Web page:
Singer-songwriter Pratyul Joshi, an FTII alumnus, started performing on the streets of Mumbai in 2012 to survive. Now his album "Waabasta" has been mastered by British audio mastering engineer John Davis, who has worked with popular musicians like U2 and Lana Del Rey.
Joshi started as a street performer in "very testing times".
"I had been jobless for six months after doing my masters in audio engineering from FTII (Film and Television Institute of India). I started performing on the streets to survive. It was the only option for me. For the first few months, I started performing with the sole aim of using the one hour slot to perform as if it was what God had sent me to do," Joshi told IANS in an email interview.
The response to his performance became better with time.
"It was tremendous. Some people used to change their train timings just to watch my street performance. It was unexpected because I never did any Bollywood song cover. They were mostly originals, folk fusion and a lot of them were in multiple languages yet people seemed to love them.
"Then after one-and-half years of street music, I thought of the first music video 'Patanga'," he said.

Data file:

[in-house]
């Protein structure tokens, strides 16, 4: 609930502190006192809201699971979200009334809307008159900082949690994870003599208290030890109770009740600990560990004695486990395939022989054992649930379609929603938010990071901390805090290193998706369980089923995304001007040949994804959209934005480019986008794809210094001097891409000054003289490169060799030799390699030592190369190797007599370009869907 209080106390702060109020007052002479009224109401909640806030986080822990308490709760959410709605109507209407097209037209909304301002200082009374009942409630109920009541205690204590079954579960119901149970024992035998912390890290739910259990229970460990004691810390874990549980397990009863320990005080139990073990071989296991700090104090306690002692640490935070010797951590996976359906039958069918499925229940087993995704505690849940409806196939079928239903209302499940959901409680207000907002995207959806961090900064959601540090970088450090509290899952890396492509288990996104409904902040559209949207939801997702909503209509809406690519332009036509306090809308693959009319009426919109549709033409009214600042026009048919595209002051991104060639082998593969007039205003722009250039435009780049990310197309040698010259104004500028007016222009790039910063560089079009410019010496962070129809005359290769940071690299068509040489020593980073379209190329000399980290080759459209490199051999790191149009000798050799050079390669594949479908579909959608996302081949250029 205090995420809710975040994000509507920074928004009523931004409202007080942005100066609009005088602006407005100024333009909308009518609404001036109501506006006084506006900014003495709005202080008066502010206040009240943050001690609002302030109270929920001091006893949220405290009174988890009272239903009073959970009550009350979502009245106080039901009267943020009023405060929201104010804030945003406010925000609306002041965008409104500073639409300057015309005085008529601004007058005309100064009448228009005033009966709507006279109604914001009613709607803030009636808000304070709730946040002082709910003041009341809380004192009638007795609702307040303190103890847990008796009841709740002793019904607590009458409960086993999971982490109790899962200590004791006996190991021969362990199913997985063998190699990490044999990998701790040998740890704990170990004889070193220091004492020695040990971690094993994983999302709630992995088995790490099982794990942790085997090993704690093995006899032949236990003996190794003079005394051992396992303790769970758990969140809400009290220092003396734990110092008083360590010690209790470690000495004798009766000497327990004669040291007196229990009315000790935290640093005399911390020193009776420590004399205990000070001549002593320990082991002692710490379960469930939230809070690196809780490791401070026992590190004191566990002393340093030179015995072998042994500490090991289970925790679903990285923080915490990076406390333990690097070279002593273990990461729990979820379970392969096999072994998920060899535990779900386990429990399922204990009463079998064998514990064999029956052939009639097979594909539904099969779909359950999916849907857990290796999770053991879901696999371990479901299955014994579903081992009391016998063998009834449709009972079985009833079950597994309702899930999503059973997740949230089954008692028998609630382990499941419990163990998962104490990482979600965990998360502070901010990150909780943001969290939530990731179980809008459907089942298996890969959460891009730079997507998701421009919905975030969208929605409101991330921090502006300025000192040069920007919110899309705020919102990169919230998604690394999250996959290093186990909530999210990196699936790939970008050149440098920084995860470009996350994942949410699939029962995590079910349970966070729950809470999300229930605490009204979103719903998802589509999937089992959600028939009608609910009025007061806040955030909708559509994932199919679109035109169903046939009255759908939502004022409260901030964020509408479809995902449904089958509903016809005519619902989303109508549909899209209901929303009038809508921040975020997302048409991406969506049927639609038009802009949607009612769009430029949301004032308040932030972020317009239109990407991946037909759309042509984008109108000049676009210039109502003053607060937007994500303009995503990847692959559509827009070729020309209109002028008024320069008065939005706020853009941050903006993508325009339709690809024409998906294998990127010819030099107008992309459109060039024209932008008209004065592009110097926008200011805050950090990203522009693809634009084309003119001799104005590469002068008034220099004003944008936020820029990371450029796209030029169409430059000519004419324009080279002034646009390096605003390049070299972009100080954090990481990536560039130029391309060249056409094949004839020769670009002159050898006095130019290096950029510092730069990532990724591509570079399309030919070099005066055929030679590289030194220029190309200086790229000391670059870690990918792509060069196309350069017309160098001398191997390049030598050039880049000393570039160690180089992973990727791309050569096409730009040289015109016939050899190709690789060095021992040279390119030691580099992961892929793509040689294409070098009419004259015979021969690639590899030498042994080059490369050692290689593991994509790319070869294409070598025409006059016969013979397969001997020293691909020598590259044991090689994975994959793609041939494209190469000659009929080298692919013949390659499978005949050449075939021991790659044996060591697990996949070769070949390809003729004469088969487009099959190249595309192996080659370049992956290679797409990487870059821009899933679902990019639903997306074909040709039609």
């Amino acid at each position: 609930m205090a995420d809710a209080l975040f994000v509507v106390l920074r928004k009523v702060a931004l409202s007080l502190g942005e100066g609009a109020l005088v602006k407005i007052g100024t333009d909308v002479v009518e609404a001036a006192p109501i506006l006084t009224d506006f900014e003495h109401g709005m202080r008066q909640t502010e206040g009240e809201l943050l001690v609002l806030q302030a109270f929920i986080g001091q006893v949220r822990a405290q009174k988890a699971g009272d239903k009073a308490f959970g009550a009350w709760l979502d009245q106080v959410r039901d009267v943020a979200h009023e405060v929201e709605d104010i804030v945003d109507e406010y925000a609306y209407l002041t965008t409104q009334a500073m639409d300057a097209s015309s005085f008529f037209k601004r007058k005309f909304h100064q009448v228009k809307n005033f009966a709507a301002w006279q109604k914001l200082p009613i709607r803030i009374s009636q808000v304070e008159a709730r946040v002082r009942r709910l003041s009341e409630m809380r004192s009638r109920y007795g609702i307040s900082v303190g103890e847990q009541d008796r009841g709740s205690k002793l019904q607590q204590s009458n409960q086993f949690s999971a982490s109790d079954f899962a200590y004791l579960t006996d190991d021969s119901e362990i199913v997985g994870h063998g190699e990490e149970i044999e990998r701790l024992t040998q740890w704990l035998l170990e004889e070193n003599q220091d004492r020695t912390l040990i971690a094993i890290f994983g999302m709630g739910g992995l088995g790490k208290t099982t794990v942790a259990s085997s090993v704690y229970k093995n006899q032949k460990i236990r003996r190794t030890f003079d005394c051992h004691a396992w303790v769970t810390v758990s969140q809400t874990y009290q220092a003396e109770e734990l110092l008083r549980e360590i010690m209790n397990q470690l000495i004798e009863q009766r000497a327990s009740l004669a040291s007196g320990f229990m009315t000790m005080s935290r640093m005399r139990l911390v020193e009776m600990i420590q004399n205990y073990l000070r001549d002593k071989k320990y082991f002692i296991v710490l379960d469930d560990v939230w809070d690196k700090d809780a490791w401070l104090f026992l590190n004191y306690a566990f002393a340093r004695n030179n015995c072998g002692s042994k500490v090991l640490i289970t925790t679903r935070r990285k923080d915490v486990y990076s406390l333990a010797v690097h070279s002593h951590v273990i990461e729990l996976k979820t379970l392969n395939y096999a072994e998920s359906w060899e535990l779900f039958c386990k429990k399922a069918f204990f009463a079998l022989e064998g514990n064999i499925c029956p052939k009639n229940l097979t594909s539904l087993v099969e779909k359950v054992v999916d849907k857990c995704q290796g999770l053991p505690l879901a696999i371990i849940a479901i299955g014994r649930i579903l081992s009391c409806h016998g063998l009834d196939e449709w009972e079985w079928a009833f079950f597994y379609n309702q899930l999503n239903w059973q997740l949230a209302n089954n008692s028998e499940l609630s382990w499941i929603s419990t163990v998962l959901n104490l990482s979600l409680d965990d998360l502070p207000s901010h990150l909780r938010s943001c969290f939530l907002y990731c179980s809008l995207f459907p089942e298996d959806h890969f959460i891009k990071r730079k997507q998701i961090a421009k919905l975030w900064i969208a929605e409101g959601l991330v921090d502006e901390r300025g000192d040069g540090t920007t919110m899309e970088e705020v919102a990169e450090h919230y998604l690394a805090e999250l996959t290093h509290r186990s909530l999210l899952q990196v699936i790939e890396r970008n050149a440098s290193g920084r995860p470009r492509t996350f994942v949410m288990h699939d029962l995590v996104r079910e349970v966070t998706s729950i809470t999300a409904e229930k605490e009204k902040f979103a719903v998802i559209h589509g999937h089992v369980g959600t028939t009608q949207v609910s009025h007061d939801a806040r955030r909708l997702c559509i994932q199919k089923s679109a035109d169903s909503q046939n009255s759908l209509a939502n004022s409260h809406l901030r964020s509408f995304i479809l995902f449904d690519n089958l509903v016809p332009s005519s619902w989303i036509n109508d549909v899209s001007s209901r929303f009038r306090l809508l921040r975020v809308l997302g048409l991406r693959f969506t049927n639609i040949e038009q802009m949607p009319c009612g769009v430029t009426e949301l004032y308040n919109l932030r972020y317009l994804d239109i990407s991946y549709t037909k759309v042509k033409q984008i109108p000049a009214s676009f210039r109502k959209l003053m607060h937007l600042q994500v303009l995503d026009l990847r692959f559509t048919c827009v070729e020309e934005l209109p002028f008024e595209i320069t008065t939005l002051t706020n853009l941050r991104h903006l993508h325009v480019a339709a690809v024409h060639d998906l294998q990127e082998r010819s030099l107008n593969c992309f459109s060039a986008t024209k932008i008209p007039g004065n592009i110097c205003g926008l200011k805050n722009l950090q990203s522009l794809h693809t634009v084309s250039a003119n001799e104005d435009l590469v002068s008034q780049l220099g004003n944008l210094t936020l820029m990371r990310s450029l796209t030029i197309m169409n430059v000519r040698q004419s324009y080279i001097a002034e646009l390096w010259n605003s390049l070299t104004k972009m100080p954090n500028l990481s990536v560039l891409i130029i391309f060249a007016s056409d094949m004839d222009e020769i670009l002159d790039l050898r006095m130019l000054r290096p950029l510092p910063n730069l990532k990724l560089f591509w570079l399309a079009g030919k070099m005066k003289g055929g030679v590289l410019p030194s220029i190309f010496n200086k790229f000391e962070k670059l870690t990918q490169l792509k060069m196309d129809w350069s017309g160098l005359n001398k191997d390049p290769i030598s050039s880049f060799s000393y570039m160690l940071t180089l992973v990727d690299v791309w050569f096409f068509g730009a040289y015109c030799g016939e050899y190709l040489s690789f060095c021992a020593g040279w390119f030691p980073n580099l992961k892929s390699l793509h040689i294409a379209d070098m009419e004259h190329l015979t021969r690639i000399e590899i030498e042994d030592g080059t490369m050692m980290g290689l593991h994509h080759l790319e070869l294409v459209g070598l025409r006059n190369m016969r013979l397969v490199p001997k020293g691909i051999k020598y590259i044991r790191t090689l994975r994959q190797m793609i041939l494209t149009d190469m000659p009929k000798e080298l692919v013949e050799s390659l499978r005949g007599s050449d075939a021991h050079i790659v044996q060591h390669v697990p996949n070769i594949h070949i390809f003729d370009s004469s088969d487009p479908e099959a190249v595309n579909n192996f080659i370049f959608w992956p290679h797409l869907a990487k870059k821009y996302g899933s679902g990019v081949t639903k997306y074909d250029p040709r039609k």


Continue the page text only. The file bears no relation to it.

Now, he is back with a new song "Baadshah". The journey wasn't a smooth one -- it took about two years to make its video.
The video of "Baadshah" is the brainchild of its director Danish Aslam and Abhishaik Desai, Founder of Timbre, that is backing Joshi's debut album "Waabasta", said the singer.
"The video required certain production values and that had huge costs. Being an independent music video, we faced lot of hurdles to get it funded. Eventually, it was done with minimum compromises on the production or the song," said Joshi.
How did John Davis come on board?
"Before foraying into artiste management/production, Timbre was a company that made audio speakers. Abhishaik developed Timbre speakers himself and had an ear for fine music. We both wanted the sound of the songs to be among the best. John Davis was one of the few that Abhishaik suggested and it immediately made sense to get his expertise," he said.
Should people expect him to collaborate with an international talent soon? Does he have a wish list?
"I have a long list of artistes (whom I want to work with). There have been many influences from around the world ranging from Eddie Vedder, Avicii, Snarky Puppy, Dub FX and Adele," he said.
He feels music should not be categorised by musicians.
"It's the audience that does that. When we start doing it ourselves, we end up restricting our imagination. Yes, the concept of a genre doesn't strike well with me," he said.
How would he describe his new album?
"It is about true life incidents, mostly which were experienced by me. Each song has a story through which I chose words for it, words dictated emotions and emotions dictated the right treatment of music and singing," said the artiste, who has performed at festivals like Enchanted Valley Carnival and Kala Ghoda Arts Festival.